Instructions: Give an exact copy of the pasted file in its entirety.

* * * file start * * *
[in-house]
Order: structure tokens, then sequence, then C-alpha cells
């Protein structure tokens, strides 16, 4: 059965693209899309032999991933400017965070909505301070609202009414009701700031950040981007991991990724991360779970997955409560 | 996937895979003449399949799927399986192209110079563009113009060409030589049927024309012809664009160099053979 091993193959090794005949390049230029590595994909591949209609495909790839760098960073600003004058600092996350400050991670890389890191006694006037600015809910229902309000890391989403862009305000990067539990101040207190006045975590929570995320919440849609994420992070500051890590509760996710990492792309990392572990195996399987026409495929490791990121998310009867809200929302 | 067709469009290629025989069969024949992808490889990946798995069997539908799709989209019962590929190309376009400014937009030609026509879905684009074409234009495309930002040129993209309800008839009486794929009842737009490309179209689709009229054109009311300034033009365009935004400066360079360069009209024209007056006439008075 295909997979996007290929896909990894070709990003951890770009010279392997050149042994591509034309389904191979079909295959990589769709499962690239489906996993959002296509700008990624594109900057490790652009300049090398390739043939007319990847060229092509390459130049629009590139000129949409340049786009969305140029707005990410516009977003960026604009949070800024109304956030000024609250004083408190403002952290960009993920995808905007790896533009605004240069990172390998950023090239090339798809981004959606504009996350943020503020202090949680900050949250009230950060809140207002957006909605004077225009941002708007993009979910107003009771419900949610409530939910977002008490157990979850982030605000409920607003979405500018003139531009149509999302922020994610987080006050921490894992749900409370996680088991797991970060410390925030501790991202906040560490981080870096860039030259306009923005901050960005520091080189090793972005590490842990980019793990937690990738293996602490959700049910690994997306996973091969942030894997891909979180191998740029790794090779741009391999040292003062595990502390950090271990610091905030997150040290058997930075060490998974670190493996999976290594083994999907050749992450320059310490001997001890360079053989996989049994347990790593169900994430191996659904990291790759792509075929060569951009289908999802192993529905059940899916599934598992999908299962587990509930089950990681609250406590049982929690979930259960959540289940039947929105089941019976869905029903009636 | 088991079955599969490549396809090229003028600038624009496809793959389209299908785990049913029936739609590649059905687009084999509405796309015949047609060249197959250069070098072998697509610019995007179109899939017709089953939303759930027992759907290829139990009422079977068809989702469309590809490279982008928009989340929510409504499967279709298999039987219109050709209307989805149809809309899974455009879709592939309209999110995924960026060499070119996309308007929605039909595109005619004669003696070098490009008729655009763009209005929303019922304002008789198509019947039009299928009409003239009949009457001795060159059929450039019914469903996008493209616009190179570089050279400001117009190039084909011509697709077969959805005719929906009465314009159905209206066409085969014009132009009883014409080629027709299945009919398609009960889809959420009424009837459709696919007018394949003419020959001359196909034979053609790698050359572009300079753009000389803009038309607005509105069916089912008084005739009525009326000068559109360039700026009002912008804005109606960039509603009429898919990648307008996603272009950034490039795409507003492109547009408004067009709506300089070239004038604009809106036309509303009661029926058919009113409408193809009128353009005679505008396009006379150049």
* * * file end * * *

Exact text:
[in-house]
Order: structure tokens, then sequence, then C-alpha cells
């Protein structure tokens, strides 16, 4: 059965693209899309032999991933400017965070909505301070609202009414009701700031950040981007991991990724991360779970997955409560 | 996937895979003449399949799927399986192209110079563009113009060409030589049927024309012809664009160099053979 091993193959090794005949390049230029590595994909591949209609495909790839760098960073600003004058600092996350400050991670890389890191006694006037600015809910229902309000890391989403862009305000990067539990101040207190006045975590929570995320919440849609994420992070500051890590509760996710990492792309990392572990195996399987026409495929490791990121998310009867809200929302 | 067709469009290629025989069969024949992808490889990946798995069997539908799709989209019962590929190309376009400014937009030609026509879905684009074409234009495309930002040129993209309800008839009486794929009842737009490309179209689709009229054109009311300034033009365009935004400066360079360069009209024209007056006439008075 295909997979996007290929896909990894070709990003951890770009010279392997050149042994591509034309389904191979079909295959990589769709499962690239489906996993959002296509700008990624594109900057490790652009300049090398390739043939007319990847060229092509390459130049629009590139000129949409340049786009969305140029707005990410516009977003960026604009949070800024109304956030000024609250004083408190403002952290960009993920995808905007790896533009605004240069990172390998950023090239090339798809981004959606504009996350943020503020202090949680900050949250009230950060809140207002957006909605004077225009941002708007993009979910107003009771419900949610409530939910977002008490157990979850982030605000409920607003979405500018003139531009149509999302922020994610987080006050921490894992749900409370996680088991797991970060410390925030501790991202906040560490981080870096860039030259306009923005901050960005520091080189090793972005590490842990980019793990937690990738293996602490959700049910690994997306996973091969942030894997891909979180191998740029790794090779741009391999040292003062595990502390950090271990610091905030997150040290058997930075060490998974670190493996999976290594083994999907050749992450320059310490001997001890360079053989996989049994347990790593169900994430191996659904990291790759792509075929060569951009289908999802192993529905059940899916599934598992999908299962587990509930089950990681609250406590049982929690979930259960959540289940039947929105089941019976869905029903009636 | 088991079955599969490549396809090229003028600038624009496809793959389209299908785990049913029936739609590649059905687009084999509405796309015949047609060249197959250069070098072998697509610019995007179109899939017709089953939303759930027992759907290829139990009422079977068809989702469309590809490279982008928009989340929510409504499967279709298999039987219109050709209307989805149809809309899974455009879709592939309209999110995924960026060499070119996309308007929605039909595109005619004669003696070098490009008729655009763009209005929303019922304002008789198509019947039009299928009409003239009949009457001795060159059929450039019914469903996008493209616009190179570089050279400001117009190039084909011509697709077969959805005719929906009465314009159905209206066409085969014009132009009883014409080629027709299945009919398609009960889809959420009424009837459709696919007018394949003419020959001359196909034979053609790698050359572009300079753009000389803009038309607005509105069916089912008084005739009525009326000068559109360039700026009002912008804005109606960039509603009429898919990648307008996603272009950034490039795409507003492109547009408004067009709506300089070239004038604009809106036309509303009661029926058919009113409408193809009128353009005679505008396009006379150049």